Rio Olympic structures fall apart just six months after Olympics

BY MITCHELL PUDELSKI

After six months, the structures built in Rio for the Olympics are already abandoned and falling apart.

Rio de Janeiro was chosen to host the Summer Olympic Games back in 2009, beating Madrid, Tokyo and Chicago, and the economy was rebounding fast from the 2008 financial crisis. Rio was also set to host the 2014 World Cup, but Rio de Janeiro was “nearing a social collapse,” said Leonardo Espindola, a top state official. And Rio lost an estimated fifteen billion dollars hosting the games.

The cause of the collapse Espindola was referring to started just six weeks before the the games, a large scale corruption scandal began at the country’s oil giant, Petrobras. This resulted in investigations into many high level politicians and members of large corporations in Rio.

Rio 2016 - Closing ceremonies
Brazilian singer and actress Mariene de Castro sings as the Olympic flame slowly extinguishes behind her on Sunday, Aug. 21, 2016 at Maracan in Brazil. Photo courtesy of MCT Campus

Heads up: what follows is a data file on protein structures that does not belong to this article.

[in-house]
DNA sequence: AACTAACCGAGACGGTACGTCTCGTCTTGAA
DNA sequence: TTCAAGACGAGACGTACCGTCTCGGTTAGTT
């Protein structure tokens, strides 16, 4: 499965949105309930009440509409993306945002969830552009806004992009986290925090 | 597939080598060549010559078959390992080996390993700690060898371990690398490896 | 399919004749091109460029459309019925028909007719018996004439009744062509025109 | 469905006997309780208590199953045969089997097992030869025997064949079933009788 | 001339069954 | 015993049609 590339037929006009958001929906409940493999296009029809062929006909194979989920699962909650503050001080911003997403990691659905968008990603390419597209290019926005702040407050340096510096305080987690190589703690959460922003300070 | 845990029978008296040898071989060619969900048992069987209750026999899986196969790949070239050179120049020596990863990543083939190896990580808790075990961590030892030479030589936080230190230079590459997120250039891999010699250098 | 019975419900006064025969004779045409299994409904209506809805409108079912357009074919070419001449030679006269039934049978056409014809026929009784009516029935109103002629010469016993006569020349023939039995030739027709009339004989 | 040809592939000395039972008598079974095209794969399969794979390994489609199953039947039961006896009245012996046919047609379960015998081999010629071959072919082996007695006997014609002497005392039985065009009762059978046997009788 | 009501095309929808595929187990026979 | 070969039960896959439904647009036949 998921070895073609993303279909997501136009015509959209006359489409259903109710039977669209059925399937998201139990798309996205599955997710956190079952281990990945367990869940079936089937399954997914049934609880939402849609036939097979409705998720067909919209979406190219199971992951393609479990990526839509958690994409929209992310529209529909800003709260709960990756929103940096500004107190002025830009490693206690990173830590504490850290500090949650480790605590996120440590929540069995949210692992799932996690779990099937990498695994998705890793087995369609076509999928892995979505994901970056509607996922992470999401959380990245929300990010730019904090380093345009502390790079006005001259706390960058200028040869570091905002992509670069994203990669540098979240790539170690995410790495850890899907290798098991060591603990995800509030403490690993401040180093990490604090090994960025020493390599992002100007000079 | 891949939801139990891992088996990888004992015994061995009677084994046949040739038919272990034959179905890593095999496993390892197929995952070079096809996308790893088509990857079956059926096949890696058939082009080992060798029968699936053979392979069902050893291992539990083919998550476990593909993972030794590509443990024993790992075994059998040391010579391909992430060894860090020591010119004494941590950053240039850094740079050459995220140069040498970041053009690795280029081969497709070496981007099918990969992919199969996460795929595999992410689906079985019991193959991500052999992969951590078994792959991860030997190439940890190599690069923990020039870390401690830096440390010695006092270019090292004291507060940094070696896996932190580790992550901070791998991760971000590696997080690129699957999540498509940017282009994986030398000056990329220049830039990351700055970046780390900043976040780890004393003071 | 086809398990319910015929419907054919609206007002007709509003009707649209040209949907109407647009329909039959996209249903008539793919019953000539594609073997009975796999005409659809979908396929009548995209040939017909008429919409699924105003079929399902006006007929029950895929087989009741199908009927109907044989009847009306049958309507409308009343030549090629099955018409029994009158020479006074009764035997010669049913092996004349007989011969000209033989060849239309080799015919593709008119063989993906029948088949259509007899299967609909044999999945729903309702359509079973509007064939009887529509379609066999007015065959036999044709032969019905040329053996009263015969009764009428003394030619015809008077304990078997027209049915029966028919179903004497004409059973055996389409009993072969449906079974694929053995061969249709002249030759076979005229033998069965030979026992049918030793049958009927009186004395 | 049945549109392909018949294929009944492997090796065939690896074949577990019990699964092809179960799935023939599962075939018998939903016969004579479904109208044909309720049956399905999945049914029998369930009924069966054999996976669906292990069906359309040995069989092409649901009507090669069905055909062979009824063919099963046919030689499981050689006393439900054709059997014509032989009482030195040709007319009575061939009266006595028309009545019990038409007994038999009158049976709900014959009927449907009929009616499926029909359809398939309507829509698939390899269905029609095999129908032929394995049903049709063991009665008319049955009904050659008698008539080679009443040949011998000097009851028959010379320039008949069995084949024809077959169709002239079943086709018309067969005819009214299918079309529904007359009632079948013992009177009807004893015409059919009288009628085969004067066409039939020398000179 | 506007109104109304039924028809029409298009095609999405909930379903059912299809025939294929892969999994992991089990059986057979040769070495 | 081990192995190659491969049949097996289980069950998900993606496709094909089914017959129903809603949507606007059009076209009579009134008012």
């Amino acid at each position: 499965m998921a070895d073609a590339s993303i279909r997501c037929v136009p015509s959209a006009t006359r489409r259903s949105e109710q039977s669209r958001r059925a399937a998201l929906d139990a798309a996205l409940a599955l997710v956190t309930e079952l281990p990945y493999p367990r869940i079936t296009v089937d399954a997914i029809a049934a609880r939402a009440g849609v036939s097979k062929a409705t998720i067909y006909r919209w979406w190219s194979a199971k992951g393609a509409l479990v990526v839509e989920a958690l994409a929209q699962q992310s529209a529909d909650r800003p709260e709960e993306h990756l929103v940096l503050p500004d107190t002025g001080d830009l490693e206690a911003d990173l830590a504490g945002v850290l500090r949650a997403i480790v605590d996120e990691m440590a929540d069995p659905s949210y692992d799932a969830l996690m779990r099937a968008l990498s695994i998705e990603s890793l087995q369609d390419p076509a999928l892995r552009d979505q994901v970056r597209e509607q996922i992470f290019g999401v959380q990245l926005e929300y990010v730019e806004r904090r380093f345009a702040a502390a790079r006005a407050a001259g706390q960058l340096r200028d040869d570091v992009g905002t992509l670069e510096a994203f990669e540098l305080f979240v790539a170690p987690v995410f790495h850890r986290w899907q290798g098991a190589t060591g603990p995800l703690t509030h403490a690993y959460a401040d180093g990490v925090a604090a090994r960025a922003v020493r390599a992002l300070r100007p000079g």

The Maracana Stadium, where both the opening and closing ceremonies and the soccer finals at the Olympics were performed, is in ruins after over five hundred million dollars were spent rejuvenating the stadium. More than seven thousand of the eighty thousand seats are gone, some of which are just sitting in a pile in the stadium, there are holes in ceilings and many of the food vending areas have been stripped of their equipment.

The stadium was traditionally used for big match ups by three of Rio’s larger professional soccer clubs the Flamengo, the Fluminese and the Vasco. But they were not allowed to host games there while it was rebuilt for the World Cup in 2014 and then used for the Olympic soccer tournaments, along with the opening and closing ceremonies for the Olympics. And after the stadium was rebuilt, the cost for the teams to play there has skyrocketed, stopping even the national teams to stop using it.

“It’s a shame that they just let the buildings fall apart when they could’ve been used for other things,” said AJ Rady, 11.